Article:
We all have these periods. Even though it may not seem like anybody is having a worse time than we are, there are people out there who have it worse. Certainly not what we want to hear when the poo hits the fan in our life, or even worse, when we feel like the fan. However, a change in perspective can give us pause to think. So, your car broke down? There are people who cannot even afford a car, much less repairs. There are people, lots of them in fact, who have to walk miles every day for clean drinking water. It was Gandhi who said, “I cried because I had no shoes, then I met a man who had no feet.” No matter how dire our situation, there is always something to be grateful for. Your relationship ended or someone you loved passed away? Remember they say It is better to have lost in love, than never to have loved at all. There are people who never find that special someone to love. There are people who never have their parents in their lives. Be grateful for every day you experience love. Even if that love changes it does not mean it has to stop. Try finding just one thing to be grateful for. It will lead you to find another and then another.

Even if you are having trouble finding something to be grateful for, you can still use the poo in your life. How on earth do you use poo in life? Here we are obviously speaking in metaphors, but using a literal comparison can help. We are talking about poo situations in our life as we discussed above, but we can use the same logic as we do for the organic matter itself. I do not recall if it was Meijer, Walmart or somewhere completely different, but I found myself strolling through the garden center fantasizing that I had the ability to grow things when what did I see? Poo! bags and bags of the stuff. Ok, here it was called manure and did not have an emoji on it, but the contents was the same.

That is when the light bulb went on. If we literally use poo to grow stuff in our gardens, why do we not use it for growth in our lives as well? Just like our last post when we discussed failure, if we just dwell on the poo in our lives it would be like sitting in that manure. Just try and picture sitting in a pile of manure and complaining how awful it is. If you were to plant a few seeds in that manure instead of just complaining about it what may happen? You would grow new and wonderful things! Things that would smell far better than the poo itself.

What does that all have to do with our lives when they seem…well..in the toilet? Plenty! If a relationship fails, you can use what went wrong to improve your future relationships. If you did something that brought about the end of the relationship, do not do that thing again. Maybe you were just connected to the wrong person. Going forward be aware that you may wish to start a relationship with someone more aligned with your goals and values.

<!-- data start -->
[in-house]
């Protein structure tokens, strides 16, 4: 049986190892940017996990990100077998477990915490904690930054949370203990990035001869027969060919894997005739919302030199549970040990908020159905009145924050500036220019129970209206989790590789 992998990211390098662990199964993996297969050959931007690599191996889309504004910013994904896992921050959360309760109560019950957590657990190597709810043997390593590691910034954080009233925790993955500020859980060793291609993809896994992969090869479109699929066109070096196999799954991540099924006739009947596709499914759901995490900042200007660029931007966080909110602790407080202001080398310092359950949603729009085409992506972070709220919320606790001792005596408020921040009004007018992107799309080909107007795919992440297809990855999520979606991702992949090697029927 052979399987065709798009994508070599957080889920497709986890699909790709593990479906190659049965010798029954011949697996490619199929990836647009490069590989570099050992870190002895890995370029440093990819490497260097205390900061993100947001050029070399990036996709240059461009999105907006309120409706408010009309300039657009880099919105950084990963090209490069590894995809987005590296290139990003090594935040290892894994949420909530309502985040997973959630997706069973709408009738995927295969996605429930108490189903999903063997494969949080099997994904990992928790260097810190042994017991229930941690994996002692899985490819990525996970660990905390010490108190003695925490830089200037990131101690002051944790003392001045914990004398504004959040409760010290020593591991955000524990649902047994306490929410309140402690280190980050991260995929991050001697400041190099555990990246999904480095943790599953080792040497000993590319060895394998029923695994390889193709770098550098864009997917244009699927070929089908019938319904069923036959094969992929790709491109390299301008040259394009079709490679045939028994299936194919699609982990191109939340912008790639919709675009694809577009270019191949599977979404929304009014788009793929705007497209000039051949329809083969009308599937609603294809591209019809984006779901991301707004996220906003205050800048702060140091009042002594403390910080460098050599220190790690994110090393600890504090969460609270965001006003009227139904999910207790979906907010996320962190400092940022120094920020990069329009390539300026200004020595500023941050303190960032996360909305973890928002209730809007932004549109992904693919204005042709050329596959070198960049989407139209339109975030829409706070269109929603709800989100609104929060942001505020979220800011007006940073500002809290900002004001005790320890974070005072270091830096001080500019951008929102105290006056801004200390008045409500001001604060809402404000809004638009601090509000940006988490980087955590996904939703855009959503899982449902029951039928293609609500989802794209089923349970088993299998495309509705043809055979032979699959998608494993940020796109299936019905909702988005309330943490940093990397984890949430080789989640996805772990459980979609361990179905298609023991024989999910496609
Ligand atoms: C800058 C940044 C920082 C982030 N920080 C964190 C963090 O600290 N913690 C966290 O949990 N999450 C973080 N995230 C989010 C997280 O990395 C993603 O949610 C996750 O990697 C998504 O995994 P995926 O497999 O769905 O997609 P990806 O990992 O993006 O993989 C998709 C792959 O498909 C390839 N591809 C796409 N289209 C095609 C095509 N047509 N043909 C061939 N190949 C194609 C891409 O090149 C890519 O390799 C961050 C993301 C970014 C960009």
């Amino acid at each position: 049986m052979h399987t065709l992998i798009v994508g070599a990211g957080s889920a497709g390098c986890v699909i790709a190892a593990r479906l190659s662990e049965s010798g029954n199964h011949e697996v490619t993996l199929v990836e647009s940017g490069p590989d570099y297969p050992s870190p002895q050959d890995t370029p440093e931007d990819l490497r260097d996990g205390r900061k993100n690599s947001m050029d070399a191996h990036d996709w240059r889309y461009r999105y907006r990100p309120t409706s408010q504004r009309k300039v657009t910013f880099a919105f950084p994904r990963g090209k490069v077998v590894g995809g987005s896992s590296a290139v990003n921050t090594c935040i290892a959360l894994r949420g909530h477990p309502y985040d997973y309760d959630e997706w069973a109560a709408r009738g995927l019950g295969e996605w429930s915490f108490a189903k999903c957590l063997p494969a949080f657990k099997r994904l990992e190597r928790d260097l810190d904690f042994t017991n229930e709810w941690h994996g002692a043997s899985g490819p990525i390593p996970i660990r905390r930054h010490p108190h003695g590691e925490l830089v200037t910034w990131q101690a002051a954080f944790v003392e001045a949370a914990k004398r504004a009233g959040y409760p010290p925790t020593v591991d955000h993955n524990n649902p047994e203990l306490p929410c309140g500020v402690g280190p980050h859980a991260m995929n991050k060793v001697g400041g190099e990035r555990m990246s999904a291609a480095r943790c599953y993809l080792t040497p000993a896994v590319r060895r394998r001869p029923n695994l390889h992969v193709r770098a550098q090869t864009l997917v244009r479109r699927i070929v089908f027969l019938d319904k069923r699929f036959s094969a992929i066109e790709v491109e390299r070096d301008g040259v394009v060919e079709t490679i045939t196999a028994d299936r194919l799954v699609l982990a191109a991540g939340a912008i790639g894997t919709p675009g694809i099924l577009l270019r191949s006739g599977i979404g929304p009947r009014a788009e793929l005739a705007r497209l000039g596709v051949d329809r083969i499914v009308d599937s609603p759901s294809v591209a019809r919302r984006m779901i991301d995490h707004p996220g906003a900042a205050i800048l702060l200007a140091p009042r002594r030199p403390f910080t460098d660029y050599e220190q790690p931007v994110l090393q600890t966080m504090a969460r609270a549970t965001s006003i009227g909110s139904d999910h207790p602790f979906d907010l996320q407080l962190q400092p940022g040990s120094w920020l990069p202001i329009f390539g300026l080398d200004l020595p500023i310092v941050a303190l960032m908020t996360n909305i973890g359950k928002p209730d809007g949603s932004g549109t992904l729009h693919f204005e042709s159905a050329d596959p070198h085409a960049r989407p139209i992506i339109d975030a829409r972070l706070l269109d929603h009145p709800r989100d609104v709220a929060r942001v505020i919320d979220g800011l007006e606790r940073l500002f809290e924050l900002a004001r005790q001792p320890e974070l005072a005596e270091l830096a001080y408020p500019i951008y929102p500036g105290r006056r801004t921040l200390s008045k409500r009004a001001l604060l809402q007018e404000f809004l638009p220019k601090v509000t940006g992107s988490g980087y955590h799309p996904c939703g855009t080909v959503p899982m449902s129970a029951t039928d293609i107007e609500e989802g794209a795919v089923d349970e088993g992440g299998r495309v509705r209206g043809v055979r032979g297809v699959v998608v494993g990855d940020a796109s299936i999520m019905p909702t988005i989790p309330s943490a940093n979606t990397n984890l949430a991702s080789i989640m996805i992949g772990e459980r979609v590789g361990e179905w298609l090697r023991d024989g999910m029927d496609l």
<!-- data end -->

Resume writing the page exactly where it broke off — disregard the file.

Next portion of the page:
Did you lose your job? Use that to brush up on your interviewing skills. Perhaps you should consider going back to school? Maybe taking that time to finish the book you have always wanted to write? When you start looking for a new job, apply in a field you enjoy and not the one that just pays the most. In that way the loss of a job can serve as the growth of a new and more rewarding career!

Did you lose someone you love? That is always hard and very painful. If you find yourself sad a great deal of the time, remember that is ok. If your heart feels broken, that just meant it has loved. Be grateful for all of the moments you shared with that person. I have an article coming out next month on this very subject. I can tell you one of the best ways to ease burden of loss is to try and replace some of the light that person brought to the world. Did your grandmother always make people feel welcome? Then you should do that. Did your brother have a great sense of humor? Then focus on bringing laughter into the lives of others. Another emotion that comes up when we lose someone we care deeply for, and I speak from experience, is regret. We find ourselves uttering the all too common phrases “I would’ve/I should’ve/I could’ve” Use this to motivate yourself to live in the moment and put all your love and effort into the relationships you have now. That person may be gone, but they can certainly help you make the most of those you love that are still with you.